As you can tell, some of the advice and opinions here are a bit dated and some are downright insulting (I am not going to even approach the chapter titled “Ethnics”). There’s a lot of celebration of natural beauty, which is great, but when coupled with photographs of skeletal models who are clearly not healthy, it’s a bit hard to believe that things were really any different in terms of beauty standards in the fashion industry. I did enjoy the tales of thrift scores and it is fun to imagine finding a secondhand shop that hasn’t been picked over (even in the 1990s when I was working at Goodwill, we were trained to look for specific vintage items so that they could be marked up – it’s definitely much more so now that thrifts routinely sell online as well). Tim Gunn’s intro is very brief but conveys his own nostalgia for reading this book.
Since we moved in to Firefly Cottage, I haven’t really had a good system for organizing my ribbons. In fact, I haven’t had a good system since we lived downstate, or possibly ever.
I’ve been storing my ribbon rolls haphazardly thrown/stacked into a shelf, but it’s not working.
Everything has been piled on top of other things, making it hard to get to the one thing I want, which is inevitably underneath at least half a dozen other spools. I decided that I wanted to take advantage of some of the vertical space on the sides of my fabric shelves instead. We’ve been using Command Hooks a lot in our new place, since the walls are plaster and we’re still a bit gunshy on drilling holes and knowing the best hardware to use. (Also, when you’re drilling holes in drywall, it’s easy to be cavalier knowing that all it takes to repair a poorly placed hole is some spackle. Plaster is a bit more tricky so I want to be more deliberate in my decision-making.) I came up with the idea of using hooks plus organizer trays/baskets rather than a more traditional dowel spool-holder since it would be (A) less pricey and (B) fit on the relatively narrow shelf-sides. I had to wait a bit until the local dollar store got some baskets in the size range I wanted with holes in the appropriate place on the side (to fit the hooks), but only a little while! They got a lot of new stock in a week or so ago, so I could keep this project to a minimal cost (rather than buying more expensive baskets at Target or such).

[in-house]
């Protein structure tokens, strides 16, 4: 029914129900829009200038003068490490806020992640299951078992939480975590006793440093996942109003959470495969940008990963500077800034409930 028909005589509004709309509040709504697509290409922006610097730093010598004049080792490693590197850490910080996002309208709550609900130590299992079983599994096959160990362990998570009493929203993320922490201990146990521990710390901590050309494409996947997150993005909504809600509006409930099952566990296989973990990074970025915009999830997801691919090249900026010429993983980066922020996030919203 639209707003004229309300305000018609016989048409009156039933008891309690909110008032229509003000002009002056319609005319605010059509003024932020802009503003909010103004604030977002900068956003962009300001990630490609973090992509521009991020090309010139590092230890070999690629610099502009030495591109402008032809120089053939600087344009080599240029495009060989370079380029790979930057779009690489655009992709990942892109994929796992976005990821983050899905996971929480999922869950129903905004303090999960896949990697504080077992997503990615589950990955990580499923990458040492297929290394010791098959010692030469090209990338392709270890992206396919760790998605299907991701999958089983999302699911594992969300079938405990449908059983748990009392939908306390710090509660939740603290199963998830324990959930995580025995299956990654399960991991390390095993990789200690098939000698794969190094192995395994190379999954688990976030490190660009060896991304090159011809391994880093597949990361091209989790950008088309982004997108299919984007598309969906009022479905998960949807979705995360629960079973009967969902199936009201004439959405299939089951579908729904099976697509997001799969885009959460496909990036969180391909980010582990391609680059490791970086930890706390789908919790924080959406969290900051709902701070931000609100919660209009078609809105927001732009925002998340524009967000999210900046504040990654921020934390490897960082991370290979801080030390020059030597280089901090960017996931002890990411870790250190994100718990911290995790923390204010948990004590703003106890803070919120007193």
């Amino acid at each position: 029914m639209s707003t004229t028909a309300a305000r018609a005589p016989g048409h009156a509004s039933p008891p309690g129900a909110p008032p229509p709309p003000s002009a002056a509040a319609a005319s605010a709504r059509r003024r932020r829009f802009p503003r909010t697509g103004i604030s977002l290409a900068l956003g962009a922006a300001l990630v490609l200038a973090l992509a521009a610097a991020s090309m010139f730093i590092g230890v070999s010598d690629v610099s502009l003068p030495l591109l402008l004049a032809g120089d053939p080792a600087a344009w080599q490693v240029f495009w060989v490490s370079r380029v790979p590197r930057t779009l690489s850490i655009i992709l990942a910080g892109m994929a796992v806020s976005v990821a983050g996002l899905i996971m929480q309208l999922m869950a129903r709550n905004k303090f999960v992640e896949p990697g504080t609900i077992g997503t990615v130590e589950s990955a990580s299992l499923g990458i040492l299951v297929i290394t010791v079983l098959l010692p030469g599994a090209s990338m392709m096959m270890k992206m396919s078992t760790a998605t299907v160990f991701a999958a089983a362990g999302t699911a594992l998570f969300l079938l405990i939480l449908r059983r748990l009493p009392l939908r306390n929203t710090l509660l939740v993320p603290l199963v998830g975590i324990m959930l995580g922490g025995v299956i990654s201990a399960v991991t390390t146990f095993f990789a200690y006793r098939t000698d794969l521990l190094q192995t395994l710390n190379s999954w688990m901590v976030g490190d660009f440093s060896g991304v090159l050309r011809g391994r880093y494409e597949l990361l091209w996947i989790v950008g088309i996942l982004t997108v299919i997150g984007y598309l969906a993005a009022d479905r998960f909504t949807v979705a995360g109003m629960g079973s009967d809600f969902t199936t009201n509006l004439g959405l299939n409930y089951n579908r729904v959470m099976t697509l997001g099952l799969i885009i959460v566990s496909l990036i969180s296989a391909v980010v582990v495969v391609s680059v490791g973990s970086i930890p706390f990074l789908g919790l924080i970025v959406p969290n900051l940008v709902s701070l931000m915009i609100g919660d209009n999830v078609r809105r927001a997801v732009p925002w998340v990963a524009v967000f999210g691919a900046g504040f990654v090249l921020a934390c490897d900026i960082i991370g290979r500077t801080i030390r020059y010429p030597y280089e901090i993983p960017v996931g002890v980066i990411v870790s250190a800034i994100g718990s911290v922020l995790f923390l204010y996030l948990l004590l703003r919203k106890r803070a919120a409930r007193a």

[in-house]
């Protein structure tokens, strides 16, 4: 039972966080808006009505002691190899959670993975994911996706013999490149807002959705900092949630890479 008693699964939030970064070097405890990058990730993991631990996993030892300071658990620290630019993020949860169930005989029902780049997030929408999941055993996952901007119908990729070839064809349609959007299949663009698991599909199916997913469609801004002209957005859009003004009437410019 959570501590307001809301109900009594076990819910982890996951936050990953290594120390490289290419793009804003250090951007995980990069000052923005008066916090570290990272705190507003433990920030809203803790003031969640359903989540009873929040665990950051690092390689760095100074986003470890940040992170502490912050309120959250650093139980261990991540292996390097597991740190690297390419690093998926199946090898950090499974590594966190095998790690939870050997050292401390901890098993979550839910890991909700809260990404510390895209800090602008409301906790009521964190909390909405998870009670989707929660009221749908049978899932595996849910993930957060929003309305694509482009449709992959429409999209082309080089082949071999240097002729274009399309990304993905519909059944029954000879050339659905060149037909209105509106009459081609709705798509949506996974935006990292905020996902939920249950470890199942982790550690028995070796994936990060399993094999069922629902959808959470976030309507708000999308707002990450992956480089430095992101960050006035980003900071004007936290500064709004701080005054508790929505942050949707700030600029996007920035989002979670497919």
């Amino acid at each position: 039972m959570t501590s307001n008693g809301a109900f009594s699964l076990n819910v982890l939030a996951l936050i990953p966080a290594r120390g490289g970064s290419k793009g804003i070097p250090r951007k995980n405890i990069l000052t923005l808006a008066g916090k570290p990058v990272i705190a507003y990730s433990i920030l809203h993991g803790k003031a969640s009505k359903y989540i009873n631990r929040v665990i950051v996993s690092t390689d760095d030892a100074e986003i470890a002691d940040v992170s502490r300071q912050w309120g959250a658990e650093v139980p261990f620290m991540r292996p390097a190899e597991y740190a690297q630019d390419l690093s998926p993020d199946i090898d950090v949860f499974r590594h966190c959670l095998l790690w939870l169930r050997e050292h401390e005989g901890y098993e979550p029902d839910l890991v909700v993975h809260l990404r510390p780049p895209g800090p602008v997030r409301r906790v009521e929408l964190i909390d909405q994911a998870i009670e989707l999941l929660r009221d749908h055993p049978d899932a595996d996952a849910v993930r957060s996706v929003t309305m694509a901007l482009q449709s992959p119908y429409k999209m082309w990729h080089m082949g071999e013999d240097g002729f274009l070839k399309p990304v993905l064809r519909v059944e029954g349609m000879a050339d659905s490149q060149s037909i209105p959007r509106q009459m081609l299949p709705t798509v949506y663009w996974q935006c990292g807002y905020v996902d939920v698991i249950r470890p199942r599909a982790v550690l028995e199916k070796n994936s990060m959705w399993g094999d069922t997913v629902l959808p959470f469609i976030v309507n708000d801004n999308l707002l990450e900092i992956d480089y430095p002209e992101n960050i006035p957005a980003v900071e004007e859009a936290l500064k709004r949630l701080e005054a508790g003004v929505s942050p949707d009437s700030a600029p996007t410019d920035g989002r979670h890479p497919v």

These refreshingly green baskets came in a 4-pack, meaning that I got 8 for only $2 – what a deal!
I now have a lovely line of them on one side of my fabric shelving units.
The sight of this type of organization pleases me to no end. It pushes the same button in my brain that being in an office supply store does. SO GOOD.
This holds most of the ribbon spools I have, but not the teensy tiny ones. I need to find some very shallow/narrow baskets for those, so I’ll be keeping an eye out at the dollar store for something that will work for those very small spools. How do you store your ribbon?